“Horse Girl is the indie art-house version of Fire in the Sky.”
Director Jeff Baena is no stranger to the offbeat and mysterious realms he tells his stories in. With films about a zombie romance (Life After Beth), a loner who’s looking to party (Joshy), or even a hilarious take on nuns and witches (The Little Hours) – Baena doesn’t shy away from expressing his unique voice in different time periods or genres. His latest film Horse Girl, debuting exclusively on NETFLIX, allows Baena to explore the human psyche when pushed to its limit with the added ingredients of horror and science-fiction. In fact, Horse Girl is the indie art-house version of Fire in the Sky and succeeds in the best ways possible.
Produced by Mark and Jay Duplass and written by Baena and Alison Brie, Horse Girl follows a sweet woman named Sarah (Brie), who works at a fabric store with her only friend Joan (Molly Shannon), who consistently tells Sarah she needs to have a life outside of work and to have fun. Sarah spends all of her personal time making anklets, watching a crime TV show called Purgatory, and visiting the horse stable and giving unwanted advice to the kids who now ride her former horse. There’s something eerie about Sarah that nobody can put their finger on as she sleepwalks and grows increasingly paranoid.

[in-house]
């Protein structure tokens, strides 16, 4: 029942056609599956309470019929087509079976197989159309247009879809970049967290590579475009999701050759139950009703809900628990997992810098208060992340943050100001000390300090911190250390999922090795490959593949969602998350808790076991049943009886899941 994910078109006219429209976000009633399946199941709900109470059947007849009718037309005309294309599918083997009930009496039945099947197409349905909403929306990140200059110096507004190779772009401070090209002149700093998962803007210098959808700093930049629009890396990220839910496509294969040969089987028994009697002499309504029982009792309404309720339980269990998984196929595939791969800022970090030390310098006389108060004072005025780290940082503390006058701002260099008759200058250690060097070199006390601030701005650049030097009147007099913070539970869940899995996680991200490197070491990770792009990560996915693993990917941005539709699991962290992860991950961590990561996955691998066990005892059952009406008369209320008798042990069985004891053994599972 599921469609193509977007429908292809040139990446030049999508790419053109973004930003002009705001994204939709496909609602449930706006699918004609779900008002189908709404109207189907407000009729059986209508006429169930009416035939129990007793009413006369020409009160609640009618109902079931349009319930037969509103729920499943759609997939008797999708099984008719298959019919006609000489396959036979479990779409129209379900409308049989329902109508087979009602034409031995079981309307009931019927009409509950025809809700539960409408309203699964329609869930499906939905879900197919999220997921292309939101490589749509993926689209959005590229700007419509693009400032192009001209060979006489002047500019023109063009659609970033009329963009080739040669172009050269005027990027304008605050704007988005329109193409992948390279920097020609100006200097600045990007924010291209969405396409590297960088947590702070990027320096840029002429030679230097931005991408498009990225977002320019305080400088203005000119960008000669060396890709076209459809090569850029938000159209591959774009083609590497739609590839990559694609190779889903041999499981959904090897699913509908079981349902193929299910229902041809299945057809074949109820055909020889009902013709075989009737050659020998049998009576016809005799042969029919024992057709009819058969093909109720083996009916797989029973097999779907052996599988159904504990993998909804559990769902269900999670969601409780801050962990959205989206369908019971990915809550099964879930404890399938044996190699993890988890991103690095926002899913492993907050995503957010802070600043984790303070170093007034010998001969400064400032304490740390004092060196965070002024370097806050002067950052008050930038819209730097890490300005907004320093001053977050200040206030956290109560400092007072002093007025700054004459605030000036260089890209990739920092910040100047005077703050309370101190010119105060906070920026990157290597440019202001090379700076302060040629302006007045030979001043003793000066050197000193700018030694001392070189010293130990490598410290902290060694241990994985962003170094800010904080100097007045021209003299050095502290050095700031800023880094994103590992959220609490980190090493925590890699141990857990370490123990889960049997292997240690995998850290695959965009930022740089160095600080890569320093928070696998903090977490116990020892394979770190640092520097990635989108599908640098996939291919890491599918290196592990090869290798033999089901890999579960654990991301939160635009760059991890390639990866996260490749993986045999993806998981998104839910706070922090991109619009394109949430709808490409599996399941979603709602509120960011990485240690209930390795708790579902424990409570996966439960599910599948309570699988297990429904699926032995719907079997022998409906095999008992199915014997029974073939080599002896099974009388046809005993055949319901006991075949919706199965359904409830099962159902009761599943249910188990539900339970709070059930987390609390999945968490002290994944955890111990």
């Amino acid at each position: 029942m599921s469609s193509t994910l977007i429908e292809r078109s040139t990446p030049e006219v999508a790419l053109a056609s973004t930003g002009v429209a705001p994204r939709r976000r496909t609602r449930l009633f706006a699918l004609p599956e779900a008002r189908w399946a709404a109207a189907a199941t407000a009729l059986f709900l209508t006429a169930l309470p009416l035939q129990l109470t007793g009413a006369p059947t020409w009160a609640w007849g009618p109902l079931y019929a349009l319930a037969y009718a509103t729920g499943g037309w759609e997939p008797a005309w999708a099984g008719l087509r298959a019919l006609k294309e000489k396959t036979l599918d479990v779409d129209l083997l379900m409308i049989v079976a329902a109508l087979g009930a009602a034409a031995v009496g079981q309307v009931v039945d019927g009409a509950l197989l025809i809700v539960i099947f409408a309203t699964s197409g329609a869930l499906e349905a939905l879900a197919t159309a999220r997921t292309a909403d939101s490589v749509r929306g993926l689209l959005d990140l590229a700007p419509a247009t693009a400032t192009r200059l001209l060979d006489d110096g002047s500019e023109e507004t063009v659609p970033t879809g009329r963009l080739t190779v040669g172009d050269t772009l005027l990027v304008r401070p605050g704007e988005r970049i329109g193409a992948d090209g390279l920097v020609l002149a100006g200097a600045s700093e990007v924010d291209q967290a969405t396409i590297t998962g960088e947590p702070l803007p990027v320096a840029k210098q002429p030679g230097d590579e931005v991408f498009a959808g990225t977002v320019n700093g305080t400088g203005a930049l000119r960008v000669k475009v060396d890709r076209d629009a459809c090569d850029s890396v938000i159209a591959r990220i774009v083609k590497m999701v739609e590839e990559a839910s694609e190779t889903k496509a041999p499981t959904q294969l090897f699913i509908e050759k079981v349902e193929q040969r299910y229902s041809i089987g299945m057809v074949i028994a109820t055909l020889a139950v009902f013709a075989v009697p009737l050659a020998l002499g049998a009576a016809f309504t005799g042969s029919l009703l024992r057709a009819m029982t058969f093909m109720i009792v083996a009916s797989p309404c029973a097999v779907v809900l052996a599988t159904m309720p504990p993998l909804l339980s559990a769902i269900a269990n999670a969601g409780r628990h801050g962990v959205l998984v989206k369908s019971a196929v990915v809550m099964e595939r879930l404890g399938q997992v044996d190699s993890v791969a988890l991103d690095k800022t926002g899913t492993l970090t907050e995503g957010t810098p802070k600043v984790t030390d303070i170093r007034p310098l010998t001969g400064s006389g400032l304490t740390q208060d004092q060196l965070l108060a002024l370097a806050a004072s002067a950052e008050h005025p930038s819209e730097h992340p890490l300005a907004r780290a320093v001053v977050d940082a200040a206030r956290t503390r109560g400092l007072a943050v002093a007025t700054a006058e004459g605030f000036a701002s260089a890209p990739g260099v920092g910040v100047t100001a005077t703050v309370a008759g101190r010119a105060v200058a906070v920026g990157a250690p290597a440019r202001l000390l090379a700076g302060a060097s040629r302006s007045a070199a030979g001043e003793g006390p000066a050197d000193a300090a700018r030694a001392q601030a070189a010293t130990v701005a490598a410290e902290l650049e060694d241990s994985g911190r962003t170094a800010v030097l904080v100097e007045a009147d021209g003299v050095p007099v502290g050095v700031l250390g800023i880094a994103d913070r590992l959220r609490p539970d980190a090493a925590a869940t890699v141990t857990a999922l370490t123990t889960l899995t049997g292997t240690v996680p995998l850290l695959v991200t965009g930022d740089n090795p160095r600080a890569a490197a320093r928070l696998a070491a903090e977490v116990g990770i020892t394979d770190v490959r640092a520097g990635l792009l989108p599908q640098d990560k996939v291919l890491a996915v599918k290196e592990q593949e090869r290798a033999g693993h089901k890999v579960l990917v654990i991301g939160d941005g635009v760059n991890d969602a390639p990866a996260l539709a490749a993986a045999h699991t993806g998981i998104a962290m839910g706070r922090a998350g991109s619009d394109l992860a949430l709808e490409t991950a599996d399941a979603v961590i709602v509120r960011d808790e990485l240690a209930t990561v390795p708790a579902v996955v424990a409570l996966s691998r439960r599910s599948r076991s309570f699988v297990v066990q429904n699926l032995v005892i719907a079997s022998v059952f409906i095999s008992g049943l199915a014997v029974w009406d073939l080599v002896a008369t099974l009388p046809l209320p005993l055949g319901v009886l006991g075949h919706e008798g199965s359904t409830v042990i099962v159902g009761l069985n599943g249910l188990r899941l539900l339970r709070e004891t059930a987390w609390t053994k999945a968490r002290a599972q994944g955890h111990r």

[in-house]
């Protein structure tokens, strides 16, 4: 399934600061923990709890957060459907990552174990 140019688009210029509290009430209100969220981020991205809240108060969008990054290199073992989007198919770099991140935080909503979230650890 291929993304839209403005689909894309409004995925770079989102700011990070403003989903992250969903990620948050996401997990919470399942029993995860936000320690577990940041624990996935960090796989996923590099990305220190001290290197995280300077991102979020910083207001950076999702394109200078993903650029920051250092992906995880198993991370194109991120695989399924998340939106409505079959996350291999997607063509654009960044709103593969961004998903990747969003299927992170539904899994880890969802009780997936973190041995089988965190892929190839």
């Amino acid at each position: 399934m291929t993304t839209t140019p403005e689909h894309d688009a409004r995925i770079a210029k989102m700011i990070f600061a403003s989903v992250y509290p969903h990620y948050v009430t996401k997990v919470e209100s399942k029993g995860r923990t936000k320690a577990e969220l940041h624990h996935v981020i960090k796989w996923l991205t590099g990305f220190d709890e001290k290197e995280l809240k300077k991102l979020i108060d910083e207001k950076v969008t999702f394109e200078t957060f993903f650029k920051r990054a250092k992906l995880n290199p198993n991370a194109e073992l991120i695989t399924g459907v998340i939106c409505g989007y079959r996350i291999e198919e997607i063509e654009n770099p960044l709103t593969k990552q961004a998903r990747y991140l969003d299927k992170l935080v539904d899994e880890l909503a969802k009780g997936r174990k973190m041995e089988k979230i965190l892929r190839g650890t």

Her roommate Nikky invites her boyfriend’s roommate Darren over for a double date and the two hit it off in a charming but awkward way. It’s not long after this that Sarah begins to lose her sense of reality and is on her way to having a complete meltdown. Sarah starts to have dreams where she is stuck in a room with two other people, but when she sees them in real life, questions need to be answered as she follows them and inquires if they’re having the same thoughts. The deeper she gets involved, the more sinister and darker the scenarios get.
It’s clear that Baena and Brie want to reveal some of the more intrusive elements of mental illness, schizophrenia, and a psychotic break here. With all of the antics and diatribes, Sarah gets herself into, you can’t help but watch her unravel more and more as the film plays out. What’s excellent about this though is Brie’s attention to detail in her performance and even physical demands for the role. While Sarah is obviously chasing a rabbit down that never-ending hole, she has long moments of composure and sincerity to the crazy things she’s saying and doing. It all seems real, and where Baena takes his characters and this story, you’ll be saying, “The truth is out there.”
Horse Girl is wonderfully shot and with this chaotic tone, Baena never tries to trick the narrative as Fight Club did. Brie and Baena lay everything out in the open, which comes across so far-fetched that nobody could believe in something that bizarre would be the path this film takes, but it does – flawlessly. Again, Brie is at the top of her game here and is phenomenal to watch on screen with her varying degrees of sanity. There’s nothing like it.